I was in my daughter’s hospital room on Wednesday when her surgeon came in for rounds. As he stood there and talked, I noticed a long string of thread hanging down from one of his buttonholes. It was hard but I kept my mouth shut. (How embarrassing would that be—“Hey, doc, your buttonhole is fraying, let me get that for you….”) I did, of course, have sewing scissors with me, along with quilting thread and a miniature quilt in my purse. So I could have fixed it for him. But what does this say about me?!! I have a serious sewing addiction, that’s what!
I worked as an English teacher for 9 years, and I always struggled to find time to sew. Every second spent grading those papers was time away from my sewing machine. When I wasn’t sewing, I was thinking about what I wanted to be sewing and how pretty it would be. Now I finally have time to sew and I still constantly think of my next project. When I was in St. Louis on Wednesday, I stopped at The Quilted Fox, my favorite quilt shop, to buy some needles and look at fabric. See http://www.quiltedfox.com/ I suspected there would be something nice there.
So in my purse was a piece of paisley fabric from my quilt guild’s yearly challenge:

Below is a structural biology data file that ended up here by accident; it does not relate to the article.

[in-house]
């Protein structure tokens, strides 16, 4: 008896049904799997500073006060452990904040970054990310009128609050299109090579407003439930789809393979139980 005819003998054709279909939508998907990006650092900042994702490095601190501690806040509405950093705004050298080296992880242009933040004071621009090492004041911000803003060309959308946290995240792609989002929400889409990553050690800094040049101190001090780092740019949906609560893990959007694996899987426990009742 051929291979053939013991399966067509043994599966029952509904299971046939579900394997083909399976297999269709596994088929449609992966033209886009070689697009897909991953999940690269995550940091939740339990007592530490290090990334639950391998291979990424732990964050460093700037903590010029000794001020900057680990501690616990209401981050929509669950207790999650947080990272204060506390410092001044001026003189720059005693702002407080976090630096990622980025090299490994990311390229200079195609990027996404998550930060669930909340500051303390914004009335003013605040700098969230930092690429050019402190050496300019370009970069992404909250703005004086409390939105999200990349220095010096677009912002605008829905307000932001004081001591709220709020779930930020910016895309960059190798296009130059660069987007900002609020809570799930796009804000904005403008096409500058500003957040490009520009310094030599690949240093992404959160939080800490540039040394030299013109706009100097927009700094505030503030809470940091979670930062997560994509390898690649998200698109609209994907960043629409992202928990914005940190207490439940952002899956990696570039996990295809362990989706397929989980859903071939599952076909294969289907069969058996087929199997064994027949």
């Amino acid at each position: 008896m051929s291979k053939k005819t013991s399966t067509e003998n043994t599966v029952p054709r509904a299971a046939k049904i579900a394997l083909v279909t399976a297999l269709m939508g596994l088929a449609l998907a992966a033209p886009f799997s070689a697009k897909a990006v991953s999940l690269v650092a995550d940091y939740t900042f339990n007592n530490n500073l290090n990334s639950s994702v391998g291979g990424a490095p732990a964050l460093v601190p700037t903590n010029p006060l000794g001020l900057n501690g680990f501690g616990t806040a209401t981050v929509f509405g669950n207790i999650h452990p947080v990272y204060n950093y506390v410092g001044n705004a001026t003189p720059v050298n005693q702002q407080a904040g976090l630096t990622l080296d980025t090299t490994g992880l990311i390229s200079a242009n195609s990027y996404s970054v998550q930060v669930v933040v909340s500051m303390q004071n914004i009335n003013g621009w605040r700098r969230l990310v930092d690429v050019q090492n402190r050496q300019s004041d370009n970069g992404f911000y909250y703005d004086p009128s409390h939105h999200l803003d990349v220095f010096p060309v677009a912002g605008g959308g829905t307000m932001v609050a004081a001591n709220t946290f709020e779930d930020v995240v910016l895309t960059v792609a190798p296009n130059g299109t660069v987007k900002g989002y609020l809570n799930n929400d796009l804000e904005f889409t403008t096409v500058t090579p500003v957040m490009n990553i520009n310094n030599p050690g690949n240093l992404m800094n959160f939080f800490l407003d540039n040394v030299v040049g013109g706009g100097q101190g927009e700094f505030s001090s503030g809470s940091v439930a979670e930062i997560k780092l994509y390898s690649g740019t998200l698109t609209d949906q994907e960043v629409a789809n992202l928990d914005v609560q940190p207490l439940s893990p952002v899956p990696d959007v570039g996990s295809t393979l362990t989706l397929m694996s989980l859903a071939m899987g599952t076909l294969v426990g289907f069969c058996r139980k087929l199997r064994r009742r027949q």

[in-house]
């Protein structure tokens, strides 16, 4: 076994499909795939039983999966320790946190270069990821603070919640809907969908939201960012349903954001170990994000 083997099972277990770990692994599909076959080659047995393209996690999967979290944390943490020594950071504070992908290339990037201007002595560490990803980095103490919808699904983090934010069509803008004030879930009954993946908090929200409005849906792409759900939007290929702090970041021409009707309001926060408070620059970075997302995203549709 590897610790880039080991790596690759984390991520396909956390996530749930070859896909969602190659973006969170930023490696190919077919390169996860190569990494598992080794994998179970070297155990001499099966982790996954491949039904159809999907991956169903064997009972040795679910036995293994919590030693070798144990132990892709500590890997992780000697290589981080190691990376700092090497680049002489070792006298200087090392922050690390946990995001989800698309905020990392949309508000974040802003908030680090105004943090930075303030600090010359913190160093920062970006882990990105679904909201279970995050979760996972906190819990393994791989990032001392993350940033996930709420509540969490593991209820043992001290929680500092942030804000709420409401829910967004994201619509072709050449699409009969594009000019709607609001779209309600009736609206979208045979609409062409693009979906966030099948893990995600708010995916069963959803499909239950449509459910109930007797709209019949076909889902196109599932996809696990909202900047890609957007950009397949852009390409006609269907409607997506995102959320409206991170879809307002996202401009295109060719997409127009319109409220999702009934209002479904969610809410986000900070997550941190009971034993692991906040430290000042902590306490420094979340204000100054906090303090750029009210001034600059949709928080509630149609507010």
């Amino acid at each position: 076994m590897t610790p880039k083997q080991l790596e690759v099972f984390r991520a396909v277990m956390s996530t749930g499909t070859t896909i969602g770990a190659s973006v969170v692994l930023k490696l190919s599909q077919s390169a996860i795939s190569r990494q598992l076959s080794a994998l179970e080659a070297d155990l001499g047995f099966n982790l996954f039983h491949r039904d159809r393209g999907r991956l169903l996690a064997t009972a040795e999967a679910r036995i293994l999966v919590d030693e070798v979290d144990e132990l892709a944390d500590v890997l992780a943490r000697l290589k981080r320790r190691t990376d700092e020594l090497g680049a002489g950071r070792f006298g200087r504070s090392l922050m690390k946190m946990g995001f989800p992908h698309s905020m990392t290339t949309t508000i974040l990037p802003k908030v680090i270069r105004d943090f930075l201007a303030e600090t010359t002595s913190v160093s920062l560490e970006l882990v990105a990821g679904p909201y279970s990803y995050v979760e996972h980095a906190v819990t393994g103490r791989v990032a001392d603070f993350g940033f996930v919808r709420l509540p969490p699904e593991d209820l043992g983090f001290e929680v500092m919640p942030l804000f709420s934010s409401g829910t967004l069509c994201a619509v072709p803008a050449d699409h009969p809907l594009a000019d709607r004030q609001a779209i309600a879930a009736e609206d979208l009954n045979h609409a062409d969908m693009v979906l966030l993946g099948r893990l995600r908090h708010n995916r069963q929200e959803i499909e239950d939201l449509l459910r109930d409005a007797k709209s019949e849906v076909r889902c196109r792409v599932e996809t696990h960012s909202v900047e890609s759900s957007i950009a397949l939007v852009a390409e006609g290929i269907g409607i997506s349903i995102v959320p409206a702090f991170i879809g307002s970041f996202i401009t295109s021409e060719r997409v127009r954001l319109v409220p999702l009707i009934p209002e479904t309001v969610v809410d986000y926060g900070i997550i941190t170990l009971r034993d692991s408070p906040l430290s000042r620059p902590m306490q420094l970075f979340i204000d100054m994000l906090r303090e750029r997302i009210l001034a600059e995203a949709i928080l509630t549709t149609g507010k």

The rules this year are simple—just use the paisley fabric and make the quilt crib size or smaller. I considered challenging myself to use only fabrics from my stash for this project, but when I walked into The Quilted Fox, I threw that idea out the window. Here is what I came home with:
I don’t yet know what this paisley challenge quilt will look like. I have no particular pattern in mind, but I have multiple ideas, and I sure will have so much fun figuring out how to put these fabrics together!
I have no papers to grade anymore, so finally, finally, I can not only THINK about sewing, I actually get to sew. This week I have been quilting my American Quilter magazine Mystery Quilt, trying to finish it by the deadline.
When I begin a machine quilting project, I always get a sinking feeling brought on by thoughts of “Here is my beautiful quilt top, and I’m going to ruin it—my quilting won’t be good enough—I can’t do it justice—this is too difficult with my regular sewing machine, etc., etc.” Doubts, doubts, doubts. Then I dig in and tackle the project. Eventually I settle down and realize, all over again, that my machine quilting is not too bad, this quilt really will fit under the sewing machine arm, and I’m not ruining the top at all, but adding another layer of interest. It has been slow going, but I’m very much enjoying the quilting this time.
Today my daughter is getting out of “the big house,” as she now calls Barnes Hospital, and coming to my house for a couple of days before she goes home. It will be a pleasure to fix her whatever she feels like eating. It’s no small thing to eat normally again after a bowel obstruction. But as always, every minute, sewing addict that I am, I’ll be yearning to get back into that studio and sew.